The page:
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Divided Spheres: Geodesics and the Orderly Subdivision of the Sphere
Eward S. Popko
Publisher: Chapman & Hall/CRC (2012)
Details: 509 pages, Hardcover
Topics: Combinatorial Geometry, Computational Geometry, Differential Geometry, Polyhedra
MAA Review[Reviewed by Charles Ashbacher, on 12/28/2012]
The sphere is a simple structure, being completely symmetric about a point. It is naturally created by the actions of the laws of physics on pliable matter. This is often due to the fundamental property that spheres have the smallest surface area of all objects with a given volume. Spheres are also used in many areas, from sports to construction. However, it is the ways in which spheres are modified that make them functional and more interesting and that is the main point of the book.
A geodesic dome is of course a half-sphere and there must be some sturdy supporting lattice if the structure is to remain standing. Creating the strongest supporting structure using the minimum amount of materials is a max-min problem with solutions that are demonstrated in many ways. Solutions to real world problems using a modified sphere, from a neutrino sensor to the structure of pollen, are given and explained. Implementations of tessellated spheres are used to describe real-world situations, from computer processor grids to fish farming to the surface of golf balls to global climate models. This is a very entertaining section, demonstrating once again how powerful and useful mathematics is.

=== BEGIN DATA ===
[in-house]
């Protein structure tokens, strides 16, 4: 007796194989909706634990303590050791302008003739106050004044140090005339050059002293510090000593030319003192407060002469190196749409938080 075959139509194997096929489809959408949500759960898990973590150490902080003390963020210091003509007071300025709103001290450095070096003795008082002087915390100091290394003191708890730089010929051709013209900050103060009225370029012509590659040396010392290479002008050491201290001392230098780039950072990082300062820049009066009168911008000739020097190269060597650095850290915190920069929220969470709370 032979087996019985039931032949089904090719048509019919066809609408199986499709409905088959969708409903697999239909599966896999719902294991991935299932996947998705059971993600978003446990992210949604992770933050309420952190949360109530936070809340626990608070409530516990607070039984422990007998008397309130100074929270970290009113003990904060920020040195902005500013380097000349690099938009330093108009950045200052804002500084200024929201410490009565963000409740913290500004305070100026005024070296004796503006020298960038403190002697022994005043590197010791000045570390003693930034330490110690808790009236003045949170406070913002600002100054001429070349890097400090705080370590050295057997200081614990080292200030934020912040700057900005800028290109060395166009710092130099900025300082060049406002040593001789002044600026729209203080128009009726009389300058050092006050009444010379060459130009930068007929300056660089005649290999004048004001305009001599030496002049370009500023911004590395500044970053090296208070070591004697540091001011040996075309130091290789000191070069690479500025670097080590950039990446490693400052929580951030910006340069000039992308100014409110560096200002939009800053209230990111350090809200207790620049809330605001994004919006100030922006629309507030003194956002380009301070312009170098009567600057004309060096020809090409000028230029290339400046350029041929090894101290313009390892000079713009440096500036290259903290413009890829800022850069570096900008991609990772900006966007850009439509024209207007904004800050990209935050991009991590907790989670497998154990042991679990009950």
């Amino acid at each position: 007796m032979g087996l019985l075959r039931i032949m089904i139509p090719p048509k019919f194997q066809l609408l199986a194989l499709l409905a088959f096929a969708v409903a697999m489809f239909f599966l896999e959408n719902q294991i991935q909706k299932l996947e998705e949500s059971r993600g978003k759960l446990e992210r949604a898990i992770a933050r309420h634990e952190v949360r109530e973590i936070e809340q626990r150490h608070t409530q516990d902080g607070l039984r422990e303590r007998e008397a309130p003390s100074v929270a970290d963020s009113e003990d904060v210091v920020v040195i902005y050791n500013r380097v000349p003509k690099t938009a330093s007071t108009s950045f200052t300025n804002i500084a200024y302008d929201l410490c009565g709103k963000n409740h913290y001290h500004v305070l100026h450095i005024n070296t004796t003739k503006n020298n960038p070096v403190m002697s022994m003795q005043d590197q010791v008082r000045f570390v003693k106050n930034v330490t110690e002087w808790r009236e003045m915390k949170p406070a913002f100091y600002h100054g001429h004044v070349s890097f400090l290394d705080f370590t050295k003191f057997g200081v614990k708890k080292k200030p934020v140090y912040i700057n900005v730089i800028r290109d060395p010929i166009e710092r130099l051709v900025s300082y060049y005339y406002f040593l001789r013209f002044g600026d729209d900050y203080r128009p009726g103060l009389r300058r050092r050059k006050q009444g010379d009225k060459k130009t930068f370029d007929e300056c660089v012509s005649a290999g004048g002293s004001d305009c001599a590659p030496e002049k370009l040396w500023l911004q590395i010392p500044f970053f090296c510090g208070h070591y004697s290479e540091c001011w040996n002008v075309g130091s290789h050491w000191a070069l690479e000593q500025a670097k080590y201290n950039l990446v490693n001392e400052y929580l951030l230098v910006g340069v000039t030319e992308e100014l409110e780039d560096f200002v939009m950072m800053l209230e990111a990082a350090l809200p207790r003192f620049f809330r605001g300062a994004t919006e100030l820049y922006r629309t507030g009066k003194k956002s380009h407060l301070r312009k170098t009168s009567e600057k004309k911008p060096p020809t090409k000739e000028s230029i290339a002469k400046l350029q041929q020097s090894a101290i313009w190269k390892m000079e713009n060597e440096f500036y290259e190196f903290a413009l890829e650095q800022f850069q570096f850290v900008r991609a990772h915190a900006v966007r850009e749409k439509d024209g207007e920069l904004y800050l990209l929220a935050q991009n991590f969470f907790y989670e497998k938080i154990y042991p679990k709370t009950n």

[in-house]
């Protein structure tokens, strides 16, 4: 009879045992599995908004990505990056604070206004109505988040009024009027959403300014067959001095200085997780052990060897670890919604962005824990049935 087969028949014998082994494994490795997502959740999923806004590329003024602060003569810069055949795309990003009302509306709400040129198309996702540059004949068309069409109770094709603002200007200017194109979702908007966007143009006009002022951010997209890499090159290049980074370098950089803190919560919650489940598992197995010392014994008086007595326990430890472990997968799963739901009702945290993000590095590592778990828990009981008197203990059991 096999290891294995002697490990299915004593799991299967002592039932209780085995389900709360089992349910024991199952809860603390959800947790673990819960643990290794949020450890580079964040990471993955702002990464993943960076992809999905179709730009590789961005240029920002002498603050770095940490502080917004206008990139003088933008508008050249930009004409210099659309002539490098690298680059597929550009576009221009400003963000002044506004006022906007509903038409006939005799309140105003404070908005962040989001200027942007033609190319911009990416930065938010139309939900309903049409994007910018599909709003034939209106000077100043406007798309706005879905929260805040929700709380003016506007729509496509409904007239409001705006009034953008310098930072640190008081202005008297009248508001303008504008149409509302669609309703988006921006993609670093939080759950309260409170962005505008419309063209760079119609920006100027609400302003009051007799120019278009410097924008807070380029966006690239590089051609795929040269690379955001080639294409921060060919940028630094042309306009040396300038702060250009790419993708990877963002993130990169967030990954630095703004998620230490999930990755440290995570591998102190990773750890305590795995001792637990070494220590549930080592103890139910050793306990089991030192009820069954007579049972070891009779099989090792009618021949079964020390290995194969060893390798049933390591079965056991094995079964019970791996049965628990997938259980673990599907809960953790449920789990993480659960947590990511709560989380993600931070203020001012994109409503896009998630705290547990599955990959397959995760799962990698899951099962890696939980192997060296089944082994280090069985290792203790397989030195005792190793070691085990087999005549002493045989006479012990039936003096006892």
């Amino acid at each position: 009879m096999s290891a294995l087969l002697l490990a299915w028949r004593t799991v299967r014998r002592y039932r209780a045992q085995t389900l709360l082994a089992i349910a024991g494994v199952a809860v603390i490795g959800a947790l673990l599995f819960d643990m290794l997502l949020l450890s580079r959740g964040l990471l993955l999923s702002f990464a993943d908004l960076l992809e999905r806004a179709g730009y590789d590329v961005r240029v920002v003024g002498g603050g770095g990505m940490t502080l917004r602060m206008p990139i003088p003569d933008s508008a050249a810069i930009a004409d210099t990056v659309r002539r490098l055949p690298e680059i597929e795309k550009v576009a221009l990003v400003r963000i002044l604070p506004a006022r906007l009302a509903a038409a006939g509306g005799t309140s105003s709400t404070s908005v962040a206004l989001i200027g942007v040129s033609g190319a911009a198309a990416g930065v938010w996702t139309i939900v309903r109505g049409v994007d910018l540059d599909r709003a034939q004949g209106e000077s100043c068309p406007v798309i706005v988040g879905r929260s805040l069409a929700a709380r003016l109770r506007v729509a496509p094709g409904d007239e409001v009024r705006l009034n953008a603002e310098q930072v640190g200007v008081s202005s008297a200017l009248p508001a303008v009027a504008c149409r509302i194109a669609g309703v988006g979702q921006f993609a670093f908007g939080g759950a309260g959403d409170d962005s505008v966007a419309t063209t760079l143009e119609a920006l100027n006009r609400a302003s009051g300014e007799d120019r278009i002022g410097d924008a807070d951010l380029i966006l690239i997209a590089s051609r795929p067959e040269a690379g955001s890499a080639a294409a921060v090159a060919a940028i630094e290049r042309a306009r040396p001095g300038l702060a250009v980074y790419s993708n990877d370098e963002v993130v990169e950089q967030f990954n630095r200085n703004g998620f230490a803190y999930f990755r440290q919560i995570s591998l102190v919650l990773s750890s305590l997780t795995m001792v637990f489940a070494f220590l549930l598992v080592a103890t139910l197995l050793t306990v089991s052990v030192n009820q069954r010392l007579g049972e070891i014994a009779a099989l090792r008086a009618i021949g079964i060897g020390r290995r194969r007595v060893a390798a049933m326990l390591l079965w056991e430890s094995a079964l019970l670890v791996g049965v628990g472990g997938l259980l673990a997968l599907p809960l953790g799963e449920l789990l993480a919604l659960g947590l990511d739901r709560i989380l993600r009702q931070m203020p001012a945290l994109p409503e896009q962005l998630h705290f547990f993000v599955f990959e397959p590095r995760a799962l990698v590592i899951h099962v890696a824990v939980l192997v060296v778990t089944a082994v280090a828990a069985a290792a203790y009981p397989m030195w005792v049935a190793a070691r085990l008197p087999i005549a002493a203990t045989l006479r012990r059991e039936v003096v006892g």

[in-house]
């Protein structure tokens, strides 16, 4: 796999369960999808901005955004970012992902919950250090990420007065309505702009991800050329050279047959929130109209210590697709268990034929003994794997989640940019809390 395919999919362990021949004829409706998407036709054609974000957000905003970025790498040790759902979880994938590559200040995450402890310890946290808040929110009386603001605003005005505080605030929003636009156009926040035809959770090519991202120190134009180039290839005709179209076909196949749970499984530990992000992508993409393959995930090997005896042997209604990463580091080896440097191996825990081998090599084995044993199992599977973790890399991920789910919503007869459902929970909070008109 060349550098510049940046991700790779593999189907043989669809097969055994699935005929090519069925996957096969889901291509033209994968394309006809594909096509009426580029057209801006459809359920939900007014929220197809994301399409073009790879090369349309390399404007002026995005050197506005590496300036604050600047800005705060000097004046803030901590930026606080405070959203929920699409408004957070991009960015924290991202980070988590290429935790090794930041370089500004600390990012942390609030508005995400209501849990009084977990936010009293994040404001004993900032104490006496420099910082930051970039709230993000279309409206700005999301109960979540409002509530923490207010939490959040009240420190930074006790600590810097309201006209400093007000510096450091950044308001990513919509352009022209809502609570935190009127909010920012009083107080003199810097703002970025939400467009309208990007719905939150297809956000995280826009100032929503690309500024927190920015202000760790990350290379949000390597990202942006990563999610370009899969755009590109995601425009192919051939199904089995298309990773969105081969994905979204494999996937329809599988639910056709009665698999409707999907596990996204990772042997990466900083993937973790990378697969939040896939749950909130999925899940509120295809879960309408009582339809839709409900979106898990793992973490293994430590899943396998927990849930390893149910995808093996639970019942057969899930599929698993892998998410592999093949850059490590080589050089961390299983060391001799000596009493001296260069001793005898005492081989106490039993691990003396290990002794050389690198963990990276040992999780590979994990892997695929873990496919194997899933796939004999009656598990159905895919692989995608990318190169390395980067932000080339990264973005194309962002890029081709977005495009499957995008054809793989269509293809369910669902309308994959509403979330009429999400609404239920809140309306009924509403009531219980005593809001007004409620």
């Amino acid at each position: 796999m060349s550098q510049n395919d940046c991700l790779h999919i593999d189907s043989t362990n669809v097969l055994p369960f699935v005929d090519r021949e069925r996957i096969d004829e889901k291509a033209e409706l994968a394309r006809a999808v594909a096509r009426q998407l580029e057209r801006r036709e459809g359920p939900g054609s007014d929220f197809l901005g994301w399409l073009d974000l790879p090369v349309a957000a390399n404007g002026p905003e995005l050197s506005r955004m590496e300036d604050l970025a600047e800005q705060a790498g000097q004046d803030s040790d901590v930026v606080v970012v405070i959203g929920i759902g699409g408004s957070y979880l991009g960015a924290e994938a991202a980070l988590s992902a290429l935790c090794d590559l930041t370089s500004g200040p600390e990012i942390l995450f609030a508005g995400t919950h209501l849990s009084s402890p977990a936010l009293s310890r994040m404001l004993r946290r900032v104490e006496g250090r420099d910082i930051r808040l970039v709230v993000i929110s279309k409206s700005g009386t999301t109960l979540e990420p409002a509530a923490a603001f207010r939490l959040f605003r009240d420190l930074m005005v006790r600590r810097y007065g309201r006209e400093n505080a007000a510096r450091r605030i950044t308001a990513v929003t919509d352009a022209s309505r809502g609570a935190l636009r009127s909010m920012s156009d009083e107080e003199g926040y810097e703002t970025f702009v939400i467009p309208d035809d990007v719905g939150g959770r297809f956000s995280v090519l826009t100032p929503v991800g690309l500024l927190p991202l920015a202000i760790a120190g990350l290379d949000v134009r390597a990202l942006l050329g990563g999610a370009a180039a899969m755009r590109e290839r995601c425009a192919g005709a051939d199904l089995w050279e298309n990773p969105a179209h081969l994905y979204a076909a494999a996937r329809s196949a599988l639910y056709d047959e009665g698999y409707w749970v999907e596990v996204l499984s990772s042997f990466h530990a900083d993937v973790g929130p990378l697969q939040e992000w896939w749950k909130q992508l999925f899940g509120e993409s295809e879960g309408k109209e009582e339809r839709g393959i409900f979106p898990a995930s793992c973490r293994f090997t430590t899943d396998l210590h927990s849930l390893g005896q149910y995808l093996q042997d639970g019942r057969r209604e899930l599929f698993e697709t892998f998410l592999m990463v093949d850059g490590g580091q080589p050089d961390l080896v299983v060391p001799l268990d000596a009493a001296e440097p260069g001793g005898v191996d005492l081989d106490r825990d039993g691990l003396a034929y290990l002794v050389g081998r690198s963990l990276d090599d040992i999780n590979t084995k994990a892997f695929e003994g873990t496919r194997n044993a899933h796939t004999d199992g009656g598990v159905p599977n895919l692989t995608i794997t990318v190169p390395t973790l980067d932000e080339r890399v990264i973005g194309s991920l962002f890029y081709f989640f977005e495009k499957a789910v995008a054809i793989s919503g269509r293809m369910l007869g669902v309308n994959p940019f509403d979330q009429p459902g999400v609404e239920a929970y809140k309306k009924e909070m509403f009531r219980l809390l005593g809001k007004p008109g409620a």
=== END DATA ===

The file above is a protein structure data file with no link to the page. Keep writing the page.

There are many ways to subdivide a sphere. Chapter 7 “Golf Ball Dimples”, shows a “critical” application of sphere modification. By game rule, a golf ball must be symmetric. The organization of the dimples stabilizes the flight and can significantly alter the air resistance, changing the distance the ball will travel. To the dedicated golfer, a ball that will travel even a yard farther is a jewel to be prized.
Given the simple mathematical definition and structure of the sphere, it would seem to be an object that is not interesting. However, the proper or improper alterations of the shape can make a dramatic difference and this book is an existence proof of how complex, interesting and useful properly altered spheres can be.
Charles Ashbacher splits his time between consulting with industry in projects involving math and computers, teaching college classes and co-editing The Journal of Recreational Mathematics. In his spare time, he reads about these things and helps his daughter in her lawn care business.